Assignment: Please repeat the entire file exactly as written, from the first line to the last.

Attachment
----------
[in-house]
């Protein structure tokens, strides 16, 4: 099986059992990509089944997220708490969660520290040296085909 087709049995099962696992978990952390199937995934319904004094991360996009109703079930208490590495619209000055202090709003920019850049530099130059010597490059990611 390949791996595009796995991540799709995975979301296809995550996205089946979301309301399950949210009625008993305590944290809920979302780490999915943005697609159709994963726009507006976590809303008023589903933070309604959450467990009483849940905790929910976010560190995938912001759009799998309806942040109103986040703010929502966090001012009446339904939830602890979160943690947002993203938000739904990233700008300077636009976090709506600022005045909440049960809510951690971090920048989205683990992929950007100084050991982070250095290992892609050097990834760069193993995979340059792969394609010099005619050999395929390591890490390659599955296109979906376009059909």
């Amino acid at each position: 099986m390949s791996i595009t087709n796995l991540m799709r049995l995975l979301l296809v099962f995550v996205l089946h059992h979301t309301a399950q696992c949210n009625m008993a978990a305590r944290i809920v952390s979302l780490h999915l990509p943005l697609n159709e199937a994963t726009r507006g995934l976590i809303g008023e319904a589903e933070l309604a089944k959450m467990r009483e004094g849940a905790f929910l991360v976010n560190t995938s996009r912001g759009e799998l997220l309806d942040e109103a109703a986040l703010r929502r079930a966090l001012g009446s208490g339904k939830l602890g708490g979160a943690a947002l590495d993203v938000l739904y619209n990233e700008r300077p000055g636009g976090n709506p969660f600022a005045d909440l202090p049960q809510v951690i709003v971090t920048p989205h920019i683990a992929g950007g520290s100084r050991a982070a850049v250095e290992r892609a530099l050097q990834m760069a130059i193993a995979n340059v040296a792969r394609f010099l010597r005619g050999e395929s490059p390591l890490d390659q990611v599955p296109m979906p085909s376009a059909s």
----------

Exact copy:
[in-house]
């Protein structure tokens, strides 16, 4: 099986059992990509089944997220708490969660520290040296085909 087709049995099962696992978990952390199937995934319904004094991360996009109703079930208490590495619209000055202090709003920019850049530099130059010597490059990611 390949791996595009796995991540799709995975979301296809995550996205089946979301309301399950949210009625008993305590944290809920979302780490999915943005697609159709994963726009507006976590809303008023589903933070309604959450467990009483849940905790929910976010560190995938912001759009799998309806942040109103986040703010929502966090001012009446339904939830602890979160943690947002993203938000739904990233700008300077636009976090709506600022005045909440049960809510951690971090920048989205683990992929950007100084050991982070250095290992892609050097990834760069193993995979340059792969394609010099005619050999395929390591890490390659599955296109979906376009059909």
């Amino acid at each position: 099986m390949s791996i595009t087709n796995l991540m799709r049995l995975l979301l296809v099962f995550v996205l089946h059992h979301t309301a399950q696992c949210n009625m008993a978990a305590r944290i809920v952390s979302l780490h999915l990509p943005l697609n159709e199937a994963t726009r507006g995934l976590i809303g008023e319904a589903e933070l309604a089944k959450m467990r009483e004094g849940a905790f929910l991360v976010n560190t995938s996009r912001g759009e799998l997220l309806d942040e109103a109703a986040l703010r929502r079930a966090l001012g009446s208490g339904k939830l602890g708490g979160a943690a947002l590495d993203v938000l739904y619209n990233e700008r300077p000055g636009g976090n709506p969660f600022a005045d909440l202090p049960q809510v951690i709003v971090t920048p989205h920019i683990a992929g950007g520290s100084r050991a982070a850049v250095e290992r892609a530099l050097q990834m760069a130059i193993a995979n340059v040296a792969r394609f010099l010597r005619g050999e395929s490059p390591l890490d390659q990611v599955p296109m979906p085909s376009a059909s």